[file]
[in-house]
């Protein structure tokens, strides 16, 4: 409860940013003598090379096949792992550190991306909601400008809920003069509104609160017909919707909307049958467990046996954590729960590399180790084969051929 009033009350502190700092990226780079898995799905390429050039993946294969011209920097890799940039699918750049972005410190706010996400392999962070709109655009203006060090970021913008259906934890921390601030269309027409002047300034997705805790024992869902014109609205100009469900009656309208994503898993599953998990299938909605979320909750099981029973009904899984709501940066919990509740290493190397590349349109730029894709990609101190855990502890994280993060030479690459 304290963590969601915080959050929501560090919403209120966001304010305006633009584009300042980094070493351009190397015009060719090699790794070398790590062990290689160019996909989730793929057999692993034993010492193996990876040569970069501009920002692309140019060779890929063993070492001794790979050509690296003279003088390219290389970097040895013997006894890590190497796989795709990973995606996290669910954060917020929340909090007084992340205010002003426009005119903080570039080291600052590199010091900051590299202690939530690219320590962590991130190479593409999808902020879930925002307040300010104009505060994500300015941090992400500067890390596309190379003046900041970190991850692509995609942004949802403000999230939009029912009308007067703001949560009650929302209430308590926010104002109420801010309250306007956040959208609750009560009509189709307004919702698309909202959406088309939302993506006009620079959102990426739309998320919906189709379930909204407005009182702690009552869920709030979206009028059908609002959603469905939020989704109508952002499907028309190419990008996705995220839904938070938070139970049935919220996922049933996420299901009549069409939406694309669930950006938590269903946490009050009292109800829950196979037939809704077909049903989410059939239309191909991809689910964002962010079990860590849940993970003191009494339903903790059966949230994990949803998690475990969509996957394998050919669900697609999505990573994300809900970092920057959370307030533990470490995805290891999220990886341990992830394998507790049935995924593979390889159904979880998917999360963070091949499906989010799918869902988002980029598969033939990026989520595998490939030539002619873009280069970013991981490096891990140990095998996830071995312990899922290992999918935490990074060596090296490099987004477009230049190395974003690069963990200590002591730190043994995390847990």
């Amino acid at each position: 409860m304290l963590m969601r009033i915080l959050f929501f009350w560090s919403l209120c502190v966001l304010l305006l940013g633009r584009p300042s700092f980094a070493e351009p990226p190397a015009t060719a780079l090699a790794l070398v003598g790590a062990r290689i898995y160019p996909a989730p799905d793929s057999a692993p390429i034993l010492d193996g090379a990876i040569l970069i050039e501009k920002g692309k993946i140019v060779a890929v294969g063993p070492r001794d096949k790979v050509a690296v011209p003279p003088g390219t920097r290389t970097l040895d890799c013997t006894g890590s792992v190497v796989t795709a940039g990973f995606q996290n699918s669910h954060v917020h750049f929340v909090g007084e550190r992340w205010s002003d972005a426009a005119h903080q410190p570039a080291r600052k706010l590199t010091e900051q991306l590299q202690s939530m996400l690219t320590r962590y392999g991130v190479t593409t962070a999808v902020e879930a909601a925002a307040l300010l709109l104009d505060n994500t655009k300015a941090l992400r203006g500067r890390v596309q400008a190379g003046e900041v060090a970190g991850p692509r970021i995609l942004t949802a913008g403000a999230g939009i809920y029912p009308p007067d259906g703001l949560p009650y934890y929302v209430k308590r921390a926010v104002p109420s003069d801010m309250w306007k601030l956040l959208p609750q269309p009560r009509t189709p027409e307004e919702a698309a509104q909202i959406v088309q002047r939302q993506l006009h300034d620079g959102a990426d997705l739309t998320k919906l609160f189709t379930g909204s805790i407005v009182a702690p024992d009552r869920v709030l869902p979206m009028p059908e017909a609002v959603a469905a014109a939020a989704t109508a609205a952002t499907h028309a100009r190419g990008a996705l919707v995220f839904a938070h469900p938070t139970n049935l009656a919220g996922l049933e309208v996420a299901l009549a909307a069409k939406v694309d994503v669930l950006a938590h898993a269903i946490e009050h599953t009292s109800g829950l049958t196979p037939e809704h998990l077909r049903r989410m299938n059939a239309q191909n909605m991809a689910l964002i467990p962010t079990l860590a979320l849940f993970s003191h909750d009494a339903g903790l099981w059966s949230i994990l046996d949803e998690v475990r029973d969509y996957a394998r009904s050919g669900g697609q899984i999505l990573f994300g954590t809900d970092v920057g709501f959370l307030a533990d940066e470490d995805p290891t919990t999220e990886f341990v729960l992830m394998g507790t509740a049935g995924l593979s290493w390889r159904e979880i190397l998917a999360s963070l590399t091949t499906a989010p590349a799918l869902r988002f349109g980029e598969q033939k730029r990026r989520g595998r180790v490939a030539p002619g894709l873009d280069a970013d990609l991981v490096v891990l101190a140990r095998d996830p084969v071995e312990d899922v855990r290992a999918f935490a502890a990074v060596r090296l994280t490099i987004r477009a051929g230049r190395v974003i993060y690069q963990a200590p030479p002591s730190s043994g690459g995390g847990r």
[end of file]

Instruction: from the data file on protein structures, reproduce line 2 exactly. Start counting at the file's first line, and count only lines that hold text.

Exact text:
């Protein structure tokens, strides 16, 4: 409860940013003598090379096949792992550190991306909601400008809920003069509104609160017909919707909307049958467990046996954590729960590399180790084969051929 009033009350502190700092990226780079898995799905390429050039993946294969011209920097890799940039699918750049972005410190706010996400392999962070709109655009203006060090970021913008259906934890921390601030269309027409002047300034997705805790024992869902014109609205100009469900009656309208994503898993599953998990299938909605979320909750099981029973009904899984709501940066919990509740290493190397590349349109730029894709990609101190855990502890994280993060030479690459 304290963590969601915080959050929501560090919403209120966001304010305006633009584009300042980094070493351009190397015009060719090699790794070398790590062990290689160019996909989730793929057999692993034993010492193996990876040569970069501009920002692309140019060779890929063993070492001794790979050509690296003279003088390219290389970097040895013997006894890590190497796989795709990973995606996290669910954060917020929340909090007084992340205010002003426009005119903080570039080291600052590199010091900051590299202690939530690219320590962590991130190479593409999808902020879930925002307040300010104009505060994500300015941090992400500067890390596309190379003046900041970190991850692509995609942004949802403000999230939009029912009308007067703001949560009650929302209430308590926010104002109420801010309250306007956040959208609750009560009509189709307004919702698309909202959406088309939302993506006009620079959102990426739309998320919906189709379930909204407005009182702690009552869920709030979206009028059908609002959603469905939020989704109508952002499907028309190419990008996705995220839904938070938070139970049935919220996922049933996420299901009549069409939406694309669930950006938590269903946490009050009292109800829950196979037939809704077909049903989410059939239309191909991809689910964002962010079990860590849940993970003191009494339903903790059966949230994990949803998690475990969509996957394998050919669900697609999505990573994300809900970092920057959370307030533990470490995805290891999220990886341990992830394998507790049935995924593979390889159904979880998917999360963070091949499906989010799918869902988002980029598969033939990026989520595998490939030539002619873009280069970013991981490096891990140990095998996830071995312990899922290992999918935490990074060596090296490099987004477009230049190395974003690069963990200590002591730190043994995390847990």